For all six studies, unadjusted and adjusted estimates, as applicable, and their 95% CI are reported in table 1. All but one study43 reported adjusted OR. Statistically significant estimates are reported in bold. Variables included in the multivariate models are listed in online supplementary appendix table S3. Most studies controlled for age 38 ,42 ,44–46 and HSV-2 status.38 ,42 ,44 ,45 All studies conducted among women, and reporting adjusted estimates, controlled for condom use and sexual behaviour.38 ,44 ,46 Two studies conducted in sub-Saharan Africa38 ,45 controlled for circumcision status, known to be associated with HIV incidence. Measures of sexual partners’ characteristics and participants’ sexual behaviour were population-specific, assessed at different times during follow-up, and varied substantially across studies.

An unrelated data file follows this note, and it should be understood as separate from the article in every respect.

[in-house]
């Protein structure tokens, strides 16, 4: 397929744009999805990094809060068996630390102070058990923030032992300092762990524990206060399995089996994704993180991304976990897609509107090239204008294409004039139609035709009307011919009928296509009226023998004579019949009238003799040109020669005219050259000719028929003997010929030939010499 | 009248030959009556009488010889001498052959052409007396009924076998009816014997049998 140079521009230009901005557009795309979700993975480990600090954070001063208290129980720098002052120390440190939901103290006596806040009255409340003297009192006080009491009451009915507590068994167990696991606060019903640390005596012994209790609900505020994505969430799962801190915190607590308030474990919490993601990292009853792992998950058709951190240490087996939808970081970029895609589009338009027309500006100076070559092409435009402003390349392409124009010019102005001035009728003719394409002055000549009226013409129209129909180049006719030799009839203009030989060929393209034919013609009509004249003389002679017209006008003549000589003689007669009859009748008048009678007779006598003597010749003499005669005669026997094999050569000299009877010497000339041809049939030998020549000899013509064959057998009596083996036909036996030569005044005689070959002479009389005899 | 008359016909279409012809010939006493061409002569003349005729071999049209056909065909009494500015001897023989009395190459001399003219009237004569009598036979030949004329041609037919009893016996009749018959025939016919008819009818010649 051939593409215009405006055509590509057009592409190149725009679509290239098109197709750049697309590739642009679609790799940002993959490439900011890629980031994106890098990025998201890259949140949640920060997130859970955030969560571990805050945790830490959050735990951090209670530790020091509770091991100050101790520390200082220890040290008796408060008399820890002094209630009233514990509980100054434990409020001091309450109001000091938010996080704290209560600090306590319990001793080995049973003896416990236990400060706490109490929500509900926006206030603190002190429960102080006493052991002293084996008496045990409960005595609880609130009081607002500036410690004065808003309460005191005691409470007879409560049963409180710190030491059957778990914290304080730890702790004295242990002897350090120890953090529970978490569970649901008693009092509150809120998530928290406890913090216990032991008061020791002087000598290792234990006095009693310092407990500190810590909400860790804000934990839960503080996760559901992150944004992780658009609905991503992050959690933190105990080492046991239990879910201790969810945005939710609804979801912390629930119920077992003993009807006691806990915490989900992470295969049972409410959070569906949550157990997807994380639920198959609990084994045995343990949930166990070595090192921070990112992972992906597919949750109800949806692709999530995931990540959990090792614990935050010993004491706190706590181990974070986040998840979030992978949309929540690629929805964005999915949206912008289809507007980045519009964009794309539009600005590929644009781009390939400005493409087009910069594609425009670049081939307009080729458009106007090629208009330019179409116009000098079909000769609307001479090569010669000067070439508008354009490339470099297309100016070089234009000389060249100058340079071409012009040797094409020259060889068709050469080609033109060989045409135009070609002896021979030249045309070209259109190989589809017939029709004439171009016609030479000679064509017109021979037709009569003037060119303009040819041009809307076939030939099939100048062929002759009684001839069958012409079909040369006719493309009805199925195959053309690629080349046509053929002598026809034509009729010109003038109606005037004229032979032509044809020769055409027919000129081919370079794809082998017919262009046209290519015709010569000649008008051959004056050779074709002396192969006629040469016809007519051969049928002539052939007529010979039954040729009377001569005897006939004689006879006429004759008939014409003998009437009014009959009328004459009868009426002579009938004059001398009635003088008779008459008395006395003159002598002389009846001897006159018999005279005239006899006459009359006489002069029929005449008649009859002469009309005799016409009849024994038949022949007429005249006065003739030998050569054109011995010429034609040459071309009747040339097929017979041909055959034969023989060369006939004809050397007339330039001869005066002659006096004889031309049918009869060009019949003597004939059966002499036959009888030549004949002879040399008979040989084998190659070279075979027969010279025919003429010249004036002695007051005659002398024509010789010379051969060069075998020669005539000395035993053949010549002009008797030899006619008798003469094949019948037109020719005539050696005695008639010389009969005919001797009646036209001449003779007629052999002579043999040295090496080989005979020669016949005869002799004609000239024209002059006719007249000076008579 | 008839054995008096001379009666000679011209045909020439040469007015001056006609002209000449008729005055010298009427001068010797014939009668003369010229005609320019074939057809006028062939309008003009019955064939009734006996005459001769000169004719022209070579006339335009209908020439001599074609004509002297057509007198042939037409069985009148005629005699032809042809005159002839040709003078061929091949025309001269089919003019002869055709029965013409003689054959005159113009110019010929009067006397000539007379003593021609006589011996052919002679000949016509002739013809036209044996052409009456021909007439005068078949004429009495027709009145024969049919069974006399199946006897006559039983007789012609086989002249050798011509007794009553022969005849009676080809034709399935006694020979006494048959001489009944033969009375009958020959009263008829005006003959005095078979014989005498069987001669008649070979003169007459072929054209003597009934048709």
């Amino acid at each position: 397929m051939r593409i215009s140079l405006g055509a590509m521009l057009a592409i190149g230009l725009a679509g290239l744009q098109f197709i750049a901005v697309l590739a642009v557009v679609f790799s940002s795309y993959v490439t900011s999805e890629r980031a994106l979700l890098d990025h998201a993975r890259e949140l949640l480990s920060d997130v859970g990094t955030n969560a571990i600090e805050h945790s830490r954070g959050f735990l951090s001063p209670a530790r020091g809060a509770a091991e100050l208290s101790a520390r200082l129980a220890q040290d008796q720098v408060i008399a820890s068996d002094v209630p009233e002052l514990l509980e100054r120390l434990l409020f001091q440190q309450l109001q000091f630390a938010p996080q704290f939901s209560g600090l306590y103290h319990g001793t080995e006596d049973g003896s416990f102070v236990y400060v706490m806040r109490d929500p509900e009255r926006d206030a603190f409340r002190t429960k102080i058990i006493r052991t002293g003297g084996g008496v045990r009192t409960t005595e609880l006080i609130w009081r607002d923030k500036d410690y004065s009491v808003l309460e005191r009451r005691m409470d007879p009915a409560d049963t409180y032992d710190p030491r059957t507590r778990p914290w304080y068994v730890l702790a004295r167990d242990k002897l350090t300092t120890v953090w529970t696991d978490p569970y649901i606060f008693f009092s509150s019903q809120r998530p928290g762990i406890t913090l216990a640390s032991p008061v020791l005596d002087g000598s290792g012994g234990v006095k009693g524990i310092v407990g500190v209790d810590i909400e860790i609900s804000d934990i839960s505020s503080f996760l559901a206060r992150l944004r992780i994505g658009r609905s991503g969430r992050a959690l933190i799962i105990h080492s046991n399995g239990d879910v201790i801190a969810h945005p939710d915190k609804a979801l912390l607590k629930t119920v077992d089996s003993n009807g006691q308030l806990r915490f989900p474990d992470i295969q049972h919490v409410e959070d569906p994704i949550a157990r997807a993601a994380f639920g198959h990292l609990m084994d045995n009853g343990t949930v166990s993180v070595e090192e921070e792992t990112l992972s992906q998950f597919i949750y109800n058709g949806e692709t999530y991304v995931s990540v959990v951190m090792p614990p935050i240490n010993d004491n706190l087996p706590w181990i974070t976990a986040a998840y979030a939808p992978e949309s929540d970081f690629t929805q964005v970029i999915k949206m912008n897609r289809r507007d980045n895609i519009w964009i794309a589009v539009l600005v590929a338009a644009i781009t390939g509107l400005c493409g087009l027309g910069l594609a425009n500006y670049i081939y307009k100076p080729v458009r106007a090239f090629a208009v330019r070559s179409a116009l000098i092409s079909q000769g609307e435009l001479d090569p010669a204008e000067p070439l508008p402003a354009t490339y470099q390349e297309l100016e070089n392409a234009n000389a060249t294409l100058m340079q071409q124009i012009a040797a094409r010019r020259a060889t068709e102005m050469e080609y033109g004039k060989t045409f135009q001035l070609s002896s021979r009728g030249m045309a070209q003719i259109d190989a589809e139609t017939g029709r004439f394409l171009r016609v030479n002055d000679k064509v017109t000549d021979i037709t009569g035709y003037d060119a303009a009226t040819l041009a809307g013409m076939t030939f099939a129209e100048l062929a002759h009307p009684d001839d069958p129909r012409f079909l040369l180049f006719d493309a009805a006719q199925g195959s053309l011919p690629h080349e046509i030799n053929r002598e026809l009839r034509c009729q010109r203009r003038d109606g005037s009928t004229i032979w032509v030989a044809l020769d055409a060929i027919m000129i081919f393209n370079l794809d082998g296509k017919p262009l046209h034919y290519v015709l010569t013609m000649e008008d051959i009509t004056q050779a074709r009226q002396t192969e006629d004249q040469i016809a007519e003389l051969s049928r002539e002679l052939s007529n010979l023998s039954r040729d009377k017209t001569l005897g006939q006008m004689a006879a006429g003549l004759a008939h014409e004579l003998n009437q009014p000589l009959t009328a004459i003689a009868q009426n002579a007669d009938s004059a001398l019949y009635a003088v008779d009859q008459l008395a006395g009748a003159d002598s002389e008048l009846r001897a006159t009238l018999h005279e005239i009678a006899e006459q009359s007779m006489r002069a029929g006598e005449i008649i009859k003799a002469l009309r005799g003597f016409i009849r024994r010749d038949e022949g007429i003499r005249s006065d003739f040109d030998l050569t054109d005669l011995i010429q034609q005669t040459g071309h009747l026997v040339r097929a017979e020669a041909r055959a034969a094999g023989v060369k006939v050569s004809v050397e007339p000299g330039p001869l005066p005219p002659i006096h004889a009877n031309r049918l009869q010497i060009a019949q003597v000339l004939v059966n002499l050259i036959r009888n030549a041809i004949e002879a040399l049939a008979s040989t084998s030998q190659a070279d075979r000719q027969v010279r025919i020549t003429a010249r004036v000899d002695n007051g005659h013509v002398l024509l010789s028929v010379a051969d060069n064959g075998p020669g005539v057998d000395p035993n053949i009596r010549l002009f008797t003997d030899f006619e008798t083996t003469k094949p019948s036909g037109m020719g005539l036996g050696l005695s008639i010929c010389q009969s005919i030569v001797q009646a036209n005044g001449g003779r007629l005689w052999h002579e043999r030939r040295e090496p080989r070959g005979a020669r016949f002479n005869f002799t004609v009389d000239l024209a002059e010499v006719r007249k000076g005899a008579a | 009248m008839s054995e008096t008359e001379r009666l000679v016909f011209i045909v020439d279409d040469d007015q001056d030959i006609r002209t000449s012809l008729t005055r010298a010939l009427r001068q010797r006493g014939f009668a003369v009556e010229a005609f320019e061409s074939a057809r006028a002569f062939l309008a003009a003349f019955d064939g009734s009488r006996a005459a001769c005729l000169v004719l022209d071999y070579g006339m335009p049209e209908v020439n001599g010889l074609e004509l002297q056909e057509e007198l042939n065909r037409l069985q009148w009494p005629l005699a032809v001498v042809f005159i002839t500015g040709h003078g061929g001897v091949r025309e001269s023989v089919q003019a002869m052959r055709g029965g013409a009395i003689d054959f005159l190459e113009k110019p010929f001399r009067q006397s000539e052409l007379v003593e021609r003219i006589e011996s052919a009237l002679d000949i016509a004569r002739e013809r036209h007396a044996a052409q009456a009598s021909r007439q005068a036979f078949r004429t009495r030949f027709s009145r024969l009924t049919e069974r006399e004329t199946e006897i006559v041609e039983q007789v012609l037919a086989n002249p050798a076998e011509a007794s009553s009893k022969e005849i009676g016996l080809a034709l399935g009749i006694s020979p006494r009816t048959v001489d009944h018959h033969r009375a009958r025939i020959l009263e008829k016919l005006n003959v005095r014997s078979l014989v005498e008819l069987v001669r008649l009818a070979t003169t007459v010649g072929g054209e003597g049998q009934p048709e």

Six studies were included in the meta-analysis.38 ,42–46 All reported significant estimates of the association of HPV with HIV incidence.38 ,42–46 As shown in figure 2, the computed summary OR indicated that overall, individuals with genital HPV infection, regardless of oncogenic risk group, had twice the risk of acquiring HIV (summary OR, 1.96; 95% CI, 1.55 to 2.49). There was no evidence of between-study heterogeneity (p=0.484), suggesting that a pooled analysis was suitable.
When the association with HIV acquisition was investigated by subgroups, it was found to be statistically significant with HR-HPV (summary OR, 1.92; 95% CI, 1.49 to 2.46; test of heterogeneity p=0.511), and borderline with LR-HPV (summary OR, 1.53; 95% CI, 0.96 to 2.42; test of heterogeneity p=0.029).
The summary ORs computed with the alternative assessments38 for both main and subgroup analyses were almost identical to the original estimates (see online supplementary appendix).